Harriet Tubman was born as a slave. She was a slave that was destined to escape. She would conduct the Underground Railroad. Escaping is a really bad thing to do, but if you succeed you are golden, because if you got caught you would be wiped or even killed, Harriet Tubman risked her life to save strangers she didn’t even know them but, she still freed them.
Harriet Tubman was born in Maryland as a slave. She was the eighth child born into slavery. Throughout her years as a slave, Tubman’s masters would physically punish her if she failed to do what they asked her to[Biography.com]. This is one reason why Harriet Tubman decided that she wanted to be free. In 1844, Harriet Tubman married a freed black man named John Tubman. After she married
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Consequently, Harriet Tubman was born a slave into a slave family. As a slave, at five years old, Tubman was "rented" to families where she was put to work winding yarn, checking animal traps, cleaning the houses and nursing children among many more laborious tasks. When she was older, she decided she prefered to work outside of the house as opposed to laboring inside the house with domestic chores. As a teenager, she would upset her owners and often was reprimanded and sent home because of her rebellious attitude. Later on in Tubman’s life, she married a free man and also found out that her mother was freed by her owner, but her mother was never informed of her freedom. This directly affected Tubman because her mother’s freedom also meant that Tubman was b...
We know her as the “Moses” of her people; she left a remarkable history on the tracks of the Underground Railroad that will never be forgotten. Harriet Tubman born into slavery around 1820 in Dorchester County, Maryland, Harriet Tubman was a nurse, spy, social reformer and a feminist during a period of economic upheaval in the United States. For people to understand the life of Harriet Tubman, they should know about her background, her life as a slave, and as a free woman.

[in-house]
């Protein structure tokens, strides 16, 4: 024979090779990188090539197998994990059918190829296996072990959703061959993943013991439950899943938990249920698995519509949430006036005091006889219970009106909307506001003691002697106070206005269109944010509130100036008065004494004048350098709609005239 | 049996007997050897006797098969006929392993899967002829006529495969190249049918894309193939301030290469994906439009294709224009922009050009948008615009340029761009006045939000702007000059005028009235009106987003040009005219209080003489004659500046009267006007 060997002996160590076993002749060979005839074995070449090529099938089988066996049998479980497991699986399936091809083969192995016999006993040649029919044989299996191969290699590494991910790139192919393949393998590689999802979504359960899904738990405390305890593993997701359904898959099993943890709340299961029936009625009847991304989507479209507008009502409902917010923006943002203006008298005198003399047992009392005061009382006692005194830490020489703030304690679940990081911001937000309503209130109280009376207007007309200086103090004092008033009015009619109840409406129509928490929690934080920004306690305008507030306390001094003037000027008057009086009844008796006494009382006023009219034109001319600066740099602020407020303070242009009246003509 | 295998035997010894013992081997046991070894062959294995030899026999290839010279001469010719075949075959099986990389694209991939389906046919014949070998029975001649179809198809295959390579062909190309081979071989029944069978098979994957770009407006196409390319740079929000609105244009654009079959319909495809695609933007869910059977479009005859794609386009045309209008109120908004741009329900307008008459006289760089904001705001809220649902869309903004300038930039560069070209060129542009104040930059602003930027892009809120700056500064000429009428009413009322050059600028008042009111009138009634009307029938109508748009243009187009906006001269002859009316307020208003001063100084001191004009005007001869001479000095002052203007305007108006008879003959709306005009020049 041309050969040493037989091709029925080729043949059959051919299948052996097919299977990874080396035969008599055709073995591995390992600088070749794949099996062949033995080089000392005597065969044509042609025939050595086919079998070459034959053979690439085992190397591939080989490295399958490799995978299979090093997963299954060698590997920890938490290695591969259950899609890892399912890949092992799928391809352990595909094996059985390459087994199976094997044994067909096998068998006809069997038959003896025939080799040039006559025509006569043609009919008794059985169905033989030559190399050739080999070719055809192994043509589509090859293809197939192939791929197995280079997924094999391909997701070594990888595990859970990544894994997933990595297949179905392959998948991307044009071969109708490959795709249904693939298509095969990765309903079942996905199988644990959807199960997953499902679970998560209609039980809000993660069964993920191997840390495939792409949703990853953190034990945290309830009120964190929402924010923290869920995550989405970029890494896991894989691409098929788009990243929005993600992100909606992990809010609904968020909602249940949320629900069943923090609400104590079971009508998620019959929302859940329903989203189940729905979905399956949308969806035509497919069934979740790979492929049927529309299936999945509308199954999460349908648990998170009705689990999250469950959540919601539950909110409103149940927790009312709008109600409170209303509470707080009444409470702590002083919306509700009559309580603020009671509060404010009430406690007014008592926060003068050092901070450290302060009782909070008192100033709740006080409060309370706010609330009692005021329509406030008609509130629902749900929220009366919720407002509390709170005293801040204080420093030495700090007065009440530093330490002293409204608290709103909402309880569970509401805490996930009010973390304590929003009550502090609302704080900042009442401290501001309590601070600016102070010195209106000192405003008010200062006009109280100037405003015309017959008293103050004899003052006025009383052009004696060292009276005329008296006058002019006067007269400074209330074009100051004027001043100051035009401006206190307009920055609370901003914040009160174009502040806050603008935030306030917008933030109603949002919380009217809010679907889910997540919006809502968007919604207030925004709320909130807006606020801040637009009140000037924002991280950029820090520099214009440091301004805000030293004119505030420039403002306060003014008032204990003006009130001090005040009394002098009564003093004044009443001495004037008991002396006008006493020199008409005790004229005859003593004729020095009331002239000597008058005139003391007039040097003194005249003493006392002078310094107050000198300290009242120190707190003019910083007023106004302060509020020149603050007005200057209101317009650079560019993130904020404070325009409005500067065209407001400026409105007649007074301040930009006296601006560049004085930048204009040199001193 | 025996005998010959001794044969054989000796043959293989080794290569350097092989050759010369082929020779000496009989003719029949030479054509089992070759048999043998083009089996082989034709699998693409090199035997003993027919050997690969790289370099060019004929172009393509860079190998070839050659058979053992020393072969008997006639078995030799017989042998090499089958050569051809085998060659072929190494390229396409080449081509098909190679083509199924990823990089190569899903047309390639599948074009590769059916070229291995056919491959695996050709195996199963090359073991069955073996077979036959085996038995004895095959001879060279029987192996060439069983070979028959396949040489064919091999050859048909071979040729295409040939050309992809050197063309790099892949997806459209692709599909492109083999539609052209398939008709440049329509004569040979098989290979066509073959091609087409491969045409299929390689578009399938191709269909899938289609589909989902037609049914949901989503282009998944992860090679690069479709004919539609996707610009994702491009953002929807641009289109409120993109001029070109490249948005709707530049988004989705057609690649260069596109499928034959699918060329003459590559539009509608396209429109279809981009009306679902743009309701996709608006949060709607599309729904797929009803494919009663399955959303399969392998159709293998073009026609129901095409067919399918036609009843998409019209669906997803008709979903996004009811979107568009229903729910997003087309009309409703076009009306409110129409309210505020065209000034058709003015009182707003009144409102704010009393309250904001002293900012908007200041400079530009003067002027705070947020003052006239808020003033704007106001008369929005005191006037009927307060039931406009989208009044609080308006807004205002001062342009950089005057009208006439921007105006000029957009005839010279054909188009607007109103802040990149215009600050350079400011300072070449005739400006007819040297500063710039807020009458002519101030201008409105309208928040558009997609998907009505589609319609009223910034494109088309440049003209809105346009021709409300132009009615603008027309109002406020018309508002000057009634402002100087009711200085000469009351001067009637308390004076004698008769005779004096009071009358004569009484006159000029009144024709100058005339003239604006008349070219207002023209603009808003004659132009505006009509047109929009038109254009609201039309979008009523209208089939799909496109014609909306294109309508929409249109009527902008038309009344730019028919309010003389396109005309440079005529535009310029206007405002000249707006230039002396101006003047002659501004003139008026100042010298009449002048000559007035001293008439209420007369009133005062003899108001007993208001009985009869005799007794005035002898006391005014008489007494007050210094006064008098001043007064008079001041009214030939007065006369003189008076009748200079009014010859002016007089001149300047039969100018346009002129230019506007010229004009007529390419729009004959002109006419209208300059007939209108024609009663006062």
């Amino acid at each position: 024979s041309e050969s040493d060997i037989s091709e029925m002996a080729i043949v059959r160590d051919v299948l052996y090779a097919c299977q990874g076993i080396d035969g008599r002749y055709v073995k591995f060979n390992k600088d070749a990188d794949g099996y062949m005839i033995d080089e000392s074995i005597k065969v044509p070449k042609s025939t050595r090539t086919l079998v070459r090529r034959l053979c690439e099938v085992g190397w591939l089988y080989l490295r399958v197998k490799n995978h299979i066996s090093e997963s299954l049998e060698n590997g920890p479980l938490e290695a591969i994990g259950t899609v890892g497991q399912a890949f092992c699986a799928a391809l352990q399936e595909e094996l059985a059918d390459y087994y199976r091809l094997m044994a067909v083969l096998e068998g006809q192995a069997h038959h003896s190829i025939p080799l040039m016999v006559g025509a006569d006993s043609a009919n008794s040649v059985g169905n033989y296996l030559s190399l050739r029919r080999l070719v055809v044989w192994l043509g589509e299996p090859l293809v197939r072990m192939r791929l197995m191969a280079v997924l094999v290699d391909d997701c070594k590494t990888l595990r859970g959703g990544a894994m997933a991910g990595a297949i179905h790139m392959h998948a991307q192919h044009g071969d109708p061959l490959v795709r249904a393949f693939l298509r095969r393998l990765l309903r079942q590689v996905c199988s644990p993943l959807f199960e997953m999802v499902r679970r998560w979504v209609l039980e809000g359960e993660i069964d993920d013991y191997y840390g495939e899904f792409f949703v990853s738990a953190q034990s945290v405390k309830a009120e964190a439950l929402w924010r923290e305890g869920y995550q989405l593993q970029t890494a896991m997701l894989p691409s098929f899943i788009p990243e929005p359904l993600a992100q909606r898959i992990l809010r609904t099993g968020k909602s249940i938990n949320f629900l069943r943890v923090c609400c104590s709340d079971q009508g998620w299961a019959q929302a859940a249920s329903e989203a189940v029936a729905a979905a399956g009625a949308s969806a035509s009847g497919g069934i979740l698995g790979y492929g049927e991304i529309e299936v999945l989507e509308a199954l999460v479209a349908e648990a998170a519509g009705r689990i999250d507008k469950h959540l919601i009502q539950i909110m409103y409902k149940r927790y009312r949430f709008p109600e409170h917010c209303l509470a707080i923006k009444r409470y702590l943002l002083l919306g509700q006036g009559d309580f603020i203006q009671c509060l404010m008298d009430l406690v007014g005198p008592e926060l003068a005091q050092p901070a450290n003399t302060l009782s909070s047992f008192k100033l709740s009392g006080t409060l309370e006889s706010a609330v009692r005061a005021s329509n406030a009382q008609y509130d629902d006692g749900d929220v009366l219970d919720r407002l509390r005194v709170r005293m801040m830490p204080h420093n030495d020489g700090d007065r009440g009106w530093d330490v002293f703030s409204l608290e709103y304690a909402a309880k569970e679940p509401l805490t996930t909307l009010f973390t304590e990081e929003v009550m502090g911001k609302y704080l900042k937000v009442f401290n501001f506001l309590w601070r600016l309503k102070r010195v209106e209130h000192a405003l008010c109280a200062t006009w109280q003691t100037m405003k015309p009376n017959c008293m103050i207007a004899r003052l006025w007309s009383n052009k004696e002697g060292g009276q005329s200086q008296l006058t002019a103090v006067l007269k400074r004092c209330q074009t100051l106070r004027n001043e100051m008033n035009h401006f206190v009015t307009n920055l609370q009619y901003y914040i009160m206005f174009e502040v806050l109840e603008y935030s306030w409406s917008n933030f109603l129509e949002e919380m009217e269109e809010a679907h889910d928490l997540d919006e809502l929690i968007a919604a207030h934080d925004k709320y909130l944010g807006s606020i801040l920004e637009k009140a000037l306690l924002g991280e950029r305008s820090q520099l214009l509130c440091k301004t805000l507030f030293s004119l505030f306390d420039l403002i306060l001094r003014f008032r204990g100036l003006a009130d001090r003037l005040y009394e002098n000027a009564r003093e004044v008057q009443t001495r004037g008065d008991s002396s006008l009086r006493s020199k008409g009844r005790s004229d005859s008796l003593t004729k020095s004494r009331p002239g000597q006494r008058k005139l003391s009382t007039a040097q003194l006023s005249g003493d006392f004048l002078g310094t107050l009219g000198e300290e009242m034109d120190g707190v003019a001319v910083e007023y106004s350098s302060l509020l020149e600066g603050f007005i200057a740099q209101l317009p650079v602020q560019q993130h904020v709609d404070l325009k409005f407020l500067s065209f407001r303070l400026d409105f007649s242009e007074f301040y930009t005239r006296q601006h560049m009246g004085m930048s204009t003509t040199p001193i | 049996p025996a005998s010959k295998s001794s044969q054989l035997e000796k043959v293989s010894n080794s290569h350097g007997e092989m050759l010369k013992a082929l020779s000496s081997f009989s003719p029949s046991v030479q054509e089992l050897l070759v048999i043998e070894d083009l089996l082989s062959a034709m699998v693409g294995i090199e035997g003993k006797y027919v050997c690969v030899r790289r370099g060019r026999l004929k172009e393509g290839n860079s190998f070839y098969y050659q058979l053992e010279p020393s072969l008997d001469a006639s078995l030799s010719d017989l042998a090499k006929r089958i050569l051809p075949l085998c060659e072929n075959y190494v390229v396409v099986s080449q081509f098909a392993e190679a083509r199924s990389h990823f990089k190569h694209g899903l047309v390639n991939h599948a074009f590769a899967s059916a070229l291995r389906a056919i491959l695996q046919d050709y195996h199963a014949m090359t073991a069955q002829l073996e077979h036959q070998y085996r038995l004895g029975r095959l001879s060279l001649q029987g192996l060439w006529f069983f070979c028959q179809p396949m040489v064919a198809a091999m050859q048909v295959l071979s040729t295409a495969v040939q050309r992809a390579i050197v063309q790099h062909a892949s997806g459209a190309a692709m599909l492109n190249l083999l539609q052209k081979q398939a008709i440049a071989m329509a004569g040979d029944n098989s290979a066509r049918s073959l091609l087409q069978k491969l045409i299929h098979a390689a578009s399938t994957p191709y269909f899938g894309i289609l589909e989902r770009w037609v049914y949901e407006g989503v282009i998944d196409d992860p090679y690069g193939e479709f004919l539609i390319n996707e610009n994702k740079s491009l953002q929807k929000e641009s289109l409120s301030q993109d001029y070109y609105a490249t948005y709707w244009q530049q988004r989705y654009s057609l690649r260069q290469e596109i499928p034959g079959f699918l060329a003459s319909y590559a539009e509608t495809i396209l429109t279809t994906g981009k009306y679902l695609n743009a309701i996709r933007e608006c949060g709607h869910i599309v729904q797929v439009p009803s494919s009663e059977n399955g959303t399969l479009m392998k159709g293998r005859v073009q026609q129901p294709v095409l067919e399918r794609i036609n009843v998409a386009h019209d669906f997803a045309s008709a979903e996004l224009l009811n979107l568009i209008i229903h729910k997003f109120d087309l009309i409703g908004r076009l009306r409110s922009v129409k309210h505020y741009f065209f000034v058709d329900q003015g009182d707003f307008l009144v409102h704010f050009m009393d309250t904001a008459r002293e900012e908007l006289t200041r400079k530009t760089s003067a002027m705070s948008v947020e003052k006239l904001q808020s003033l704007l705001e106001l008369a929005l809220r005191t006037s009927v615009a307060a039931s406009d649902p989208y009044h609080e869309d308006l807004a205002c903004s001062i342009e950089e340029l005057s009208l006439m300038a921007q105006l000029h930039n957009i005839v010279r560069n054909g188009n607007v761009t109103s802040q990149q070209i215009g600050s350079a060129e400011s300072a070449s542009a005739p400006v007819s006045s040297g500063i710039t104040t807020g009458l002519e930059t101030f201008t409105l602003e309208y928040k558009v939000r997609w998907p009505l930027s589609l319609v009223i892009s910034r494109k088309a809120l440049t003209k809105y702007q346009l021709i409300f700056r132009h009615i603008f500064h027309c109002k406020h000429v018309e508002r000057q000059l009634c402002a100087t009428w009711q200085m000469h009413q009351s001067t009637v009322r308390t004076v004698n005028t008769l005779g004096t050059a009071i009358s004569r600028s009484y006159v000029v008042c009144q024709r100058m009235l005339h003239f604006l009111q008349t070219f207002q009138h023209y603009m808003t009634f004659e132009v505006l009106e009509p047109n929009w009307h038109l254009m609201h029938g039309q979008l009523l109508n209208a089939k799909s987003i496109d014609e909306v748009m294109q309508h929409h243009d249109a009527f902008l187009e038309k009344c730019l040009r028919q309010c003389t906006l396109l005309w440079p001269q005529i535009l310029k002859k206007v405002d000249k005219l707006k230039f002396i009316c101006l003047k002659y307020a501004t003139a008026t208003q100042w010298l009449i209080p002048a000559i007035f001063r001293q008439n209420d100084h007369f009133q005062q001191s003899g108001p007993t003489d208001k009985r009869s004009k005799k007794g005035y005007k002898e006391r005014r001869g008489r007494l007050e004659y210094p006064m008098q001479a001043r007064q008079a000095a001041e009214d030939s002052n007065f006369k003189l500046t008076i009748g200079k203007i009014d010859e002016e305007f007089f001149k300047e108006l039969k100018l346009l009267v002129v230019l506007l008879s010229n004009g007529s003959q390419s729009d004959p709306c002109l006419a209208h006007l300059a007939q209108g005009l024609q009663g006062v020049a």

Many people do not know what Harriet Tubman’s greatest achievement was. Harriet Tubman was born in Dorchester County, Maryland around 1822. When she was born she was first named Araminta Ross and was like every other African-American, born into slavery. In 1844 Araminta married a free black man named John Tubman and later changed her name to Harriet Tubman, her first name from her mother and her last name from her husband. Five years later Harriet’s master died which gave Harriet a decision, she could be free or dead. Harriet decided to run, this decision had led herself down a dangerous path. However, Harriet had chosen to help other slaves, by doing so she had accomplished various achievements, but which one was her greatest? During Harriet’s lifetime, she had worked as a nurse, she had created the underground railroad, and had worked as a spy freeing many slaves.
One of the things that Harriet Tubman did to overcome slavery was by escaping persecution. Escaping slavery was always on Harriet's mind ever since she was just a young child. Harriet was born straight into bondage when she was born in 1825. Majority of Harriet's family were involved in slavery. Her mother was sent from Africa on a slave ship to America to be a slave. Harriet, whose real name was Rit, began working in hard as a house servant when she was just five. Two years later Harriet knew that she had to escape from her hard life as a slave. When Harriet was seven she ran away from her homeowner to freedom alone. It was not until a short time later that she realized that she could not make it living on her own just being seven years old. She soon ret...
Harriet Ross Tubman was an African American who escaped slavery and then showed runaway slaves the way to freedom in the North for longer than a decade before the American Civil War. During the war she was as a scout, spy, and nurse for the United States Army. After that she kept working for rights for blacks and women.